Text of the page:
Over the course of these chapters, we see Holden come to the breaking point of his life. He is overrun with emotions and is slowly going unstable. He constantly uses defense mechanisms to try to cover up his true feelings of stress and anxiety. There are four aspects to his issues in life and they’re the death of his younger brother, his classmate, his trouble in school, and his unknown love for Jane.
I believe that the death of Holden’s younger brother was the starting point to all his problems. He deeply cares for him and not being able to attend his funeral shows that Holden never really got to say goodbye. In his mind, he lost the only “real” person in his life (and there is nothing more than Holden hates than phonies). Whenever Holden is upset he brings up Allie. He is stuck in a never ending cycle and refuses to accept his death. Although, at this point, there is only one person who can help Holden, and that is himself. Sadly, Holden remains unmotivated and continues to blame others.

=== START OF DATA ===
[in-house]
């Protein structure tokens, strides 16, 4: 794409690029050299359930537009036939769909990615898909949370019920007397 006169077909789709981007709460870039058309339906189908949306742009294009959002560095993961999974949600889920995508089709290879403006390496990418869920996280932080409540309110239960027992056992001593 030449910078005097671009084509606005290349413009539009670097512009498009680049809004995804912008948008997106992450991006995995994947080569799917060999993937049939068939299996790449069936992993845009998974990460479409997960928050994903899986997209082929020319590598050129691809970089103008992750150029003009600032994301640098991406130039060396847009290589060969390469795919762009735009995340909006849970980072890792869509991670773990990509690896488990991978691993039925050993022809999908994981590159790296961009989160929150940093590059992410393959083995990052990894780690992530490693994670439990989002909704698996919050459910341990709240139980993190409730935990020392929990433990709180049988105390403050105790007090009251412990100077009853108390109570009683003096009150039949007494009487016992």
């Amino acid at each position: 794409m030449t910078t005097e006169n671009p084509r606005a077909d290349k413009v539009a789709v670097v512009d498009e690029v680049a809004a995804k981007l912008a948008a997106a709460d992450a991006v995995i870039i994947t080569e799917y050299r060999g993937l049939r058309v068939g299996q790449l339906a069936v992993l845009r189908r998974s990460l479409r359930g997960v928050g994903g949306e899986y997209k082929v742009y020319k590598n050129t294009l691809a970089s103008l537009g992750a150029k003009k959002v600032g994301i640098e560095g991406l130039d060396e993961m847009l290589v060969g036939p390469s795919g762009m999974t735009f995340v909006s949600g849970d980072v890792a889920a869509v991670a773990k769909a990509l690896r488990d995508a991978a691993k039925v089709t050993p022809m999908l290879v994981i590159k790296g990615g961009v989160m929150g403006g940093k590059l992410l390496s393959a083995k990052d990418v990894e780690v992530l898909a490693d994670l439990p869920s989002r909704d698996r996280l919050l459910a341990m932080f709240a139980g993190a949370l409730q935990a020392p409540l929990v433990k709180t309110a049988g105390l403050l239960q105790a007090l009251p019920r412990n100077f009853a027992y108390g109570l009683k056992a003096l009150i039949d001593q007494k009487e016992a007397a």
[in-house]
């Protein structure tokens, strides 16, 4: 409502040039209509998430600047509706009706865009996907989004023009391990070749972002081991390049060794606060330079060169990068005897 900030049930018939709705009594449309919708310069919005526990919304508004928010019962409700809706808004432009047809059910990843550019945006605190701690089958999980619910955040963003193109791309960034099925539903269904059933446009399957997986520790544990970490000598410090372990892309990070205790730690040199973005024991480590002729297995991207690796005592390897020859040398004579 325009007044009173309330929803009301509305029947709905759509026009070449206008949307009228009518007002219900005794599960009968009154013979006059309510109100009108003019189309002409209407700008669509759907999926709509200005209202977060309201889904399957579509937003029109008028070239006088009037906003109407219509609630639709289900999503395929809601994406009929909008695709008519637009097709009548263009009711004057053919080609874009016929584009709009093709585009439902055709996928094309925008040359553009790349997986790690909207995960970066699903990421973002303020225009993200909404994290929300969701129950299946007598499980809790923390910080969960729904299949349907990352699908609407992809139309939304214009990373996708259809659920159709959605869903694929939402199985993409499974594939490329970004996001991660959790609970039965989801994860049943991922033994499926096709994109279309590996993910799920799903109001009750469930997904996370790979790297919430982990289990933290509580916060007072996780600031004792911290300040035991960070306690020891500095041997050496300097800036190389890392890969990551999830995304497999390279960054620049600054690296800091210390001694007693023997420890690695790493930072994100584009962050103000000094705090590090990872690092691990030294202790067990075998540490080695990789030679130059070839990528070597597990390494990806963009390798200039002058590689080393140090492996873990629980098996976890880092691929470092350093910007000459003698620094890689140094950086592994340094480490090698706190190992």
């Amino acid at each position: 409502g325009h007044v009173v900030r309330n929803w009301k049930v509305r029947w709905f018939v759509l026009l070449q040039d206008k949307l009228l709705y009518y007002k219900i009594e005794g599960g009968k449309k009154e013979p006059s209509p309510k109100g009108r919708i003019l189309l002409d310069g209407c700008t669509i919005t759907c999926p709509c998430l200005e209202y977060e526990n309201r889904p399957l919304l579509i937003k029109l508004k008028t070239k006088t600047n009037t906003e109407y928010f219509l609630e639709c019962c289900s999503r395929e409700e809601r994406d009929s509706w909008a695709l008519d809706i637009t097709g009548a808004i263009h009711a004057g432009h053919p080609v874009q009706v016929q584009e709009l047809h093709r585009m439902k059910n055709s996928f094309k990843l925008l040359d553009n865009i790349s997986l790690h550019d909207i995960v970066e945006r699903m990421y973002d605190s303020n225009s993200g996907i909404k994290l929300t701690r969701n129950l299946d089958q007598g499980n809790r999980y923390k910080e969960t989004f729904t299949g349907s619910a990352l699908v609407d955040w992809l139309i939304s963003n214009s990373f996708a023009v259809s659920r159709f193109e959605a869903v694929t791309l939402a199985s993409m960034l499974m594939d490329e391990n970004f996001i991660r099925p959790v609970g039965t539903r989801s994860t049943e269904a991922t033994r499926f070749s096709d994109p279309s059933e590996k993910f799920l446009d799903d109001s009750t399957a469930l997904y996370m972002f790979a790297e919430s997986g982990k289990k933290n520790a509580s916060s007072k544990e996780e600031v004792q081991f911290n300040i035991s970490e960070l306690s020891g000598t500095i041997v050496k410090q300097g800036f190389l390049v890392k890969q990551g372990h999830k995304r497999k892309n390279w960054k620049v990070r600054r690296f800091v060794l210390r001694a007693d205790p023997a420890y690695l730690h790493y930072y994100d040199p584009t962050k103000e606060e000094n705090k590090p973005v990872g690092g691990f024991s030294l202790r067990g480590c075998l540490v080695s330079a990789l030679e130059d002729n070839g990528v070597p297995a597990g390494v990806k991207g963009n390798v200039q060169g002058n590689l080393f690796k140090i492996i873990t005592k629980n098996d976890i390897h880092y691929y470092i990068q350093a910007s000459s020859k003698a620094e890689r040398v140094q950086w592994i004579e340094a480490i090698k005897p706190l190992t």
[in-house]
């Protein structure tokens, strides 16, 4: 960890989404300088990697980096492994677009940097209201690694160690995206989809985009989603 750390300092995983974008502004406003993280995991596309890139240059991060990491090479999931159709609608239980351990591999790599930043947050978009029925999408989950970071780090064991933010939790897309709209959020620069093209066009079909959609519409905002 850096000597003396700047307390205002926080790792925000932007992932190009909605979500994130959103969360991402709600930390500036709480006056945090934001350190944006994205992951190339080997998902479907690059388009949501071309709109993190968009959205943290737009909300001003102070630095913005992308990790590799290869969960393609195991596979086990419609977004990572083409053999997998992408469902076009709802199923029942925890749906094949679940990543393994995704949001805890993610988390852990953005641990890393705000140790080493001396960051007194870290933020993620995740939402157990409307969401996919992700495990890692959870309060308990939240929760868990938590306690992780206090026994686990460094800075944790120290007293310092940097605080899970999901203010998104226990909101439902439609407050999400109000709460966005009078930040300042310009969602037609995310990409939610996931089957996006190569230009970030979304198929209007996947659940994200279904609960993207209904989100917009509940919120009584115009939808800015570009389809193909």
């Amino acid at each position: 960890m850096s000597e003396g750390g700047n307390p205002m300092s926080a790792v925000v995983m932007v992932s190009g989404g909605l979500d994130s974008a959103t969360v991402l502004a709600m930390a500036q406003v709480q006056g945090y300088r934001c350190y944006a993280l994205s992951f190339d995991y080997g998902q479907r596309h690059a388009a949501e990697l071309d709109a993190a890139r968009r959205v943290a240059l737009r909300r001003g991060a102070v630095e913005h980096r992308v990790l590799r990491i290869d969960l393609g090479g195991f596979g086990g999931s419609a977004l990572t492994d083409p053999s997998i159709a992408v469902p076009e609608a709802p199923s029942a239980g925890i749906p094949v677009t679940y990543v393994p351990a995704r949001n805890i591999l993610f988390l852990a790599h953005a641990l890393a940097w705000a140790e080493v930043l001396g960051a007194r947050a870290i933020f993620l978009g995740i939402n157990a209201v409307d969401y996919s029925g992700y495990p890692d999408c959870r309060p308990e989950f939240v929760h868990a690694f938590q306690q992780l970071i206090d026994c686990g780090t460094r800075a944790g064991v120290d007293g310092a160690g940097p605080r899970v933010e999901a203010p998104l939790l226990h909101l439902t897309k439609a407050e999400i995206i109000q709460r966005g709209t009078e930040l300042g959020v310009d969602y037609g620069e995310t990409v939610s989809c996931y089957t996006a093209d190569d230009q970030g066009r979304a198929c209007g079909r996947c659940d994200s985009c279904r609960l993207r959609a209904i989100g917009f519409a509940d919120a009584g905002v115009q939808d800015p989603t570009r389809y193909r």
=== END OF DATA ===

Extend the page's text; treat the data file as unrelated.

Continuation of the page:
Most of the people around Holden try to motivate him to put effort into his life, school, and grades. Especially his history teacher Mr. Spencer. He once told Holden, “I’d like to put some sense in that head of yours. I’m trying to help you. I’m trying to help you if I can” (Salinger, 14). Despite all the encouragement he gets from others and his sister Phoebe, he just can’t seem to “put himself out there”.
I get a feeling that the whole reason Holden refuses to accept the kindness of others is that he is just simply afraid of getting hurt again. He lost the one person he truly liked and doesn’t talk to the girl he is in love with. He has this barrier set up around him only to protect himself from getting hurt and getting too attached.